Kenya, Tanzania and Uganda plan to borrow more than $12 billion to plug budget deficits in the new financial year, even as their public debt continues to rise, amid concerns of future sustainability.
Kenya has a deficit of $5.58 billion, while Tanzania has a $4.6 billion hole and Uganda $2.4 billion, with a huge chunk of funds to bridge the gap expected to come from external financiers.
While presenting the budget statement for the 2018/19 year, Kenya’s National Treasury Cabinet Secretary Henry Rotich said that $2.87 billion will be sourced from foreign lenders while $2.71 billion will be borrowed locally.
In his budget highlights, Mr Rotich cited project loans of $2.35 billion, commercial financing of $2.98 billion, programme support of $250 million, foreign payments 2.5 billion and net domestic financing $2.7 billion in his schedule to meet the budget shortfall.
Kenya’s public debt has hit $50 billion, pushed by external borrowing, which saw the total outstanding foreign debt rise to $25.63 billion at the end of February this year. The country’s domestic debt as at the end of May had risen to $24.48 billion.
This increasing debt burden means that the country will in this financial year face steep debt servicing obligations, including interest and principal repayments. In his budget statement, Mr Rotich said that the country will be facing $2.5 billion in net foreign repayment obligations this year.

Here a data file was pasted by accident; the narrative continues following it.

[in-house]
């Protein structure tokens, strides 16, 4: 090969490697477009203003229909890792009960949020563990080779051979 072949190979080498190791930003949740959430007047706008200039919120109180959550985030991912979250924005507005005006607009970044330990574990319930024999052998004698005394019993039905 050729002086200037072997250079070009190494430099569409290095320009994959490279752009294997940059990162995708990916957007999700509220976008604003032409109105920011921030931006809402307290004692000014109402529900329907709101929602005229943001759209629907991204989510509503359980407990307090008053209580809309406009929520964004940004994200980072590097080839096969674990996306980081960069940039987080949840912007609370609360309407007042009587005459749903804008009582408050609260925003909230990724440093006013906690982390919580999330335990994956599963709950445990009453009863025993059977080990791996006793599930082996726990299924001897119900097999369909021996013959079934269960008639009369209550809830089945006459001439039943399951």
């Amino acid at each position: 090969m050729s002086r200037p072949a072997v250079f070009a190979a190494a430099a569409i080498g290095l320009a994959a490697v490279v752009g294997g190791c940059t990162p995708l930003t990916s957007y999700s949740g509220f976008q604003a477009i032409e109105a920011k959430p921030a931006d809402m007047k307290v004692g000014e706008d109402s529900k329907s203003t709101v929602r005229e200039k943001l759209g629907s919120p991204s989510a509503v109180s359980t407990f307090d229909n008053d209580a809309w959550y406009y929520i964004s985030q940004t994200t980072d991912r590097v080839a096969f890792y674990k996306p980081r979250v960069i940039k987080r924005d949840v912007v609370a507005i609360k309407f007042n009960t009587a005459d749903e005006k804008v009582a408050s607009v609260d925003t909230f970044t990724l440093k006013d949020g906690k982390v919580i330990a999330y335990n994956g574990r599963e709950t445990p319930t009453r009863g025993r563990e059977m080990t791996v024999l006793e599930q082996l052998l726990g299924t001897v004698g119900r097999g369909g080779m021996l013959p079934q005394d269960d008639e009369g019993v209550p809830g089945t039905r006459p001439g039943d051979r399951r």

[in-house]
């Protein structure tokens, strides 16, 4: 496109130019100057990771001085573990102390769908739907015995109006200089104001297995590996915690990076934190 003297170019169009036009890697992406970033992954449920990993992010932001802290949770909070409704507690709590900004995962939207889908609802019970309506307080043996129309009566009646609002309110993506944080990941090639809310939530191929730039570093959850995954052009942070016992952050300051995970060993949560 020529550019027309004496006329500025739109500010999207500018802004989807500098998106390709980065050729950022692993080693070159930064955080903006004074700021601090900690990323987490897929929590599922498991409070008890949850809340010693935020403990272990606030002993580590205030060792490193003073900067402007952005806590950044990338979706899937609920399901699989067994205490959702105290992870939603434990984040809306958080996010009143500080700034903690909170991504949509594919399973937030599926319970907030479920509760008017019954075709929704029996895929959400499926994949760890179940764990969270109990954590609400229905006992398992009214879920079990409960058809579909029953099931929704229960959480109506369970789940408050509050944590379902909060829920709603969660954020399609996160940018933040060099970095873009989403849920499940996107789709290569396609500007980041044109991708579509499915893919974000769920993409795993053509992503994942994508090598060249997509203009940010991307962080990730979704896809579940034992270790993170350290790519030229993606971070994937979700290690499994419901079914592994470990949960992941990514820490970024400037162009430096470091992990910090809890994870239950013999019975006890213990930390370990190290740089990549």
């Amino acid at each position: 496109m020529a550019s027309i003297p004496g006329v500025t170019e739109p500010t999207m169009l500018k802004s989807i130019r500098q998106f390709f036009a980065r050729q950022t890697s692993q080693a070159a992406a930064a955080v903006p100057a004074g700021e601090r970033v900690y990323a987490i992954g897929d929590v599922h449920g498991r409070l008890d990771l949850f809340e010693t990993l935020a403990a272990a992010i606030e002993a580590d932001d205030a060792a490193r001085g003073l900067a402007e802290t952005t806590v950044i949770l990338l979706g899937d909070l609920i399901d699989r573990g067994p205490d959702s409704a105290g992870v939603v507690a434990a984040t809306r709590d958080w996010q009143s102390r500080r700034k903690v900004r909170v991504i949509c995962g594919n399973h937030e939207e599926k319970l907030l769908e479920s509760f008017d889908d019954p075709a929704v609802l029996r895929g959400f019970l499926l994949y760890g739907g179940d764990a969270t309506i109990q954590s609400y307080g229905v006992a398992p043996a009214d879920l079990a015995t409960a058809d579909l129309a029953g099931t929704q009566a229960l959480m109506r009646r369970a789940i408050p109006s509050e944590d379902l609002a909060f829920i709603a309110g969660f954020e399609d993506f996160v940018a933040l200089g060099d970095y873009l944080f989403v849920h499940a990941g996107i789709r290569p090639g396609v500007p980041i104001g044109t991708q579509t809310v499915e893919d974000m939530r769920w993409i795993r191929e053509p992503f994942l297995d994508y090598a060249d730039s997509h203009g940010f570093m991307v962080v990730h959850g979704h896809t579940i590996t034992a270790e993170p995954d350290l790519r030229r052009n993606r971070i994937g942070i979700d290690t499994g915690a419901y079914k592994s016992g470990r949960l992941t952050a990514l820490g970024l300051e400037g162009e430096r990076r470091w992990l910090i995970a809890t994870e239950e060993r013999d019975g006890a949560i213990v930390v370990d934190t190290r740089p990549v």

Genghis Capital, an investment bank, in its recent analysis said it expected Nairobi’s interest payments in the 2018/19 fiscal year to grow by 31.11 per cent to $3.9 billion while redemptions will increase 36.7 per cent to $4.7 billion.
“The external debt redemptions will feature significant maturities in Standard Chartered syndicated loan ($787 million) and 5-year debut International Sovereign Bond ($783 million). Overall, public debt redemptions will comprise 54.06 per cent of total public debt obligations in fiscal year 2018/19,” Genghis said.
But Mr Rotich said he planned to bring down the deficit progressively to ensure that our public debt remains sustainable.
“Under this fiscal consolidation plan, we project the fiscal deficit to narrow to 5.7 per cent of GDP in the FY 2018/19 from the estimated 7.2 per cent of GDP in the FY 2017/18 and further to around 3.0 per cent of GDP by FY 2021/22. As such, this will help stabilise the Net Present Value of debt to GDP ratio at below 50 per cent, which is well below the 74 per cent threshold considered to signal an unsustainable debt position,” he said.
Tanzania expects the new funds to help it push its infrastructure projects and will mostly come from multilateral lenders.
In his budget speech, Finance minister Dr Philip Mpango said that the country expects $1.17 billion from external loans and grants.
Dar es Salaam is proposing to borrow $2.54 billion from the domestic market and $2.01 billion from the external market. In the 2017/18 fiscal year, Dar borrowed $2.17 billion from the domestic market.